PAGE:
DC police want real time monitoring for hundreds of surveillance cams
The District of Columbia’s vast surveillance system currently allows officers of the law to look at recorded footage from over 150 speed cameras, 50 red light lenses and more than 120 other closed-circuit television cams, with feeds relatively easy for the Metropolitan Police Department to both request and receive. A recent report in the Washington Times revealed that those appeals are being made more often than ever, with requests for footage surging 15 percent more in 2012 than the year prior. Officers with the MPD are looking for more, though, and are asking for unfettered, real-time access to that footage, putting the city’s half-a-million residents under the all-seeing eye of Big Brother.
Cops in DC currently aren’t allowed to access real-time footage from surveillance cameras at a drop of the hat, but city leaders are asking for that ability in order to curb violent crime. That’s their excuse, at least, and it’s already worked in locales including Chicago, Illinois and Baltimore, Maryland. There law enforcement already can watch hundreds of surveillance camera feeds at any given time, a tool that police say puts them ahead of the criminals they are looking to track. But while studies haven’t been able to conclude that real-time monitoring is all that useful, the MPD is eyeing the opportunity to observe every inch of the city at any time nonetheless.
According to the Times article from this week, police requested surveillance cam data last year a total of 931 times, accumulating sometimes dozens of hours’ worth of intelligence from a single source. At the current rate, MPD officers are posed to put in more than 1,200 requests by the end of the calendar year, but creating a way to watch any intersection at any time may bring that number down, and with it the rate of crime. Civil libertarians, however, have an argument as well.
Councilmember Tommy Wells, a Democrat in DC’s Ward 6 district who intends to run for mayor in 2014, told the Post that he wants cops across the city to have instant access to the hundreds of cameras owned by both the MPD and the local Department of Motor Vehicles and their 200-plus traffic monitoring units. Citing a recent drive-by shooting in the city, Wells said, “If they had been able to use the camera in real time, they would have been able to catch them right off the bat.”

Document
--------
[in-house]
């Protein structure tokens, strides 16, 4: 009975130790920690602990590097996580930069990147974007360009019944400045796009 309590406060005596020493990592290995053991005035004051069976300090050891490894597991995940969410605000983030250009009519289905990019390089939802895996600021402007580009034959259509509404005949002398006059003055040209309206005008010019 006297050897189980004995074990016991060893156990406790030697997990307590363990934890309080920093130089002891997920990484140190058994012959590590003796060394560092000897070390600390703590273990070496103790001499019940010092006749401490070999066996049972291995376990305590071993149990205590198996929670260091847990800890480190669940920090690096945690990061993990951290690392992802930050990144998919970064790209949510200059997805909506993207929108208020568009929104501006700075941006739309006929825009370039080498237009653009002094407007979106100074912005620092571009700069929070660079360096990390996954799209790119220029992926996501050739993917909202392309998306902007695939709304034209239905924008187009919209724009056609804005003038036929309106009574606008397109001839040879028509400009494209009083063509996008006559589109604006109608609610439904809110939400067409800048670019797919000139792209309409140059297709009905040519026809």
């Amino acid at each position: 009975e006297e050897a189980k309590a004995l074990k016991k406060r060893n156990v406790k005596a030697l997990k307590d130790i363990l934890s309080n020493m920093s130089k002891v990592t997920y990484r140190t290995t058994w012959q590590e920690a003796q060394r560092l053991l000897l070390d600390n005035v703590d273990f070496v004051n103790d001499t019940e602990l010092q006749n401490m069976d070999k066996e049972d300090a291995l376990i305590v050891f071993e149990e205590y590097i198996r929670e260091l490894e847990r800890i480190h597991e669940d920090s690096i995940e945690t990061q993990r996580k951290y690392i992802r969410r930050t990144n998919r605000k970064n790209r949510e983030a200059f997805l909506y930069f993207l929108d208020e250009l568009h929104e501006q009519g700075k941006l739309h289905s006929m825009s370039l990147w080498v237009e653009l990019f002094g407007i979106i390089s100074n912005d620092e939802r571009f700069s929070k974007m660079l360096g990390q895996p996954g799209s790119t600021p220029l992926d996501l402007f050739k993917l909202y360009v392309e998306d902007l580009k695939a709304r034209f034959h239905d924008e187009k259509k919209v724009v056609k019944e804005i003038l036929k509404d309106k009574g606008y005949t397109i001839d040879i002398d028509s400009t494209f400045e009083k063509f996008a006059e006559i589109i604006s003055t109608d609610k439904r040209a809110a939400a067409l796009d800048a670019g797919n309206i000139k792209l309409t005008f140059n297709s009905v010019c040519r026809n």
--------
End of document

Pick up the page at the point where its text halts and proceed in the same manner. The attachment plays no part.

Currently, police in DC can view cameras in real time, but are limited to the capacity they can do as much. “Active monitoring can only take place in a single location, the control center that is employed to monitor cameras and other alert technology,” the Urban Institute’s Justice Policy Center determined with a study published in September 2011. “Those engaged in active monitoring are all sworn personnel and they, along with other officers working in the control center monitoring room, must sign a statement acknowledging the rules regarding the privacy rights of those being monitored.”
That same study determined that that technique was ineffective, though, concluding, “Cameras alone did not appear to have an impact on crime in DC.” The institute suggested that two reasons are responsible for those unwelcomed results, and predicted that repositioning cameras and actively monitoring them on a routine basis could bring crime numbers down. That’s exactly what Congressman Wells wants to do, and the city is already discovering other options for increasing the scope of its surveillance. Wells told the Times he wants to maneuver mobile “hot spot” cameras to any part of the city at a given time, which if all goes as planned will let someday-Mayor Wells make sure every inch of the city is monitored in real-time, just like in Chicago and Baltimore.
Arthur Spitzer, legal director of the American Civil Liberties Union of the Nation’s Capital, sees a problem with this. “As cameras become more and more ubiquitous, the government will be able to use this data flow to sort of keep tabs on where everybody is all the time,” he told the Post.
Speaking to DC’s Fox affiliate earlier this year, Wells also said he wishes the city will scrap its current practice of requiring two officers at a time to monitor live footage. And while that might have some civil libertarians up in arms, the ACLU’s Spitzer told DC’s Fox 5, "For a particular amount of time, for a reason, I think that would probably make sense.”
As far back as 2008, DC Police Chief Cathy Lanier said she didn’t have a problem with putting those feeds before a real set of eyes, either. “I thought, 'Why the heck aren't we watching them?'” she told the Post back then.
Meanwhile, those working for the federal government don’t have to worry about the obstacles in place for city officials: DC’s branch of the federal Homeland Security and Emergency Management Agency pulls in feds from 4,500 cameras at any given moment, and that’s just from lenses affixed in the school and mass transit systems. Since at least 2011, the HSEMA has been hoping to add private cameras owned by shop owners and others into that system. So far the city’s been unable to wire its entire surveillance infrastructure to one single hub, though, but that likely is being made much easier thanks to the revenue some of those cameras collect. In 2012, traffic cameras owned by the DMV and fed to the local police netted $13 million for the city.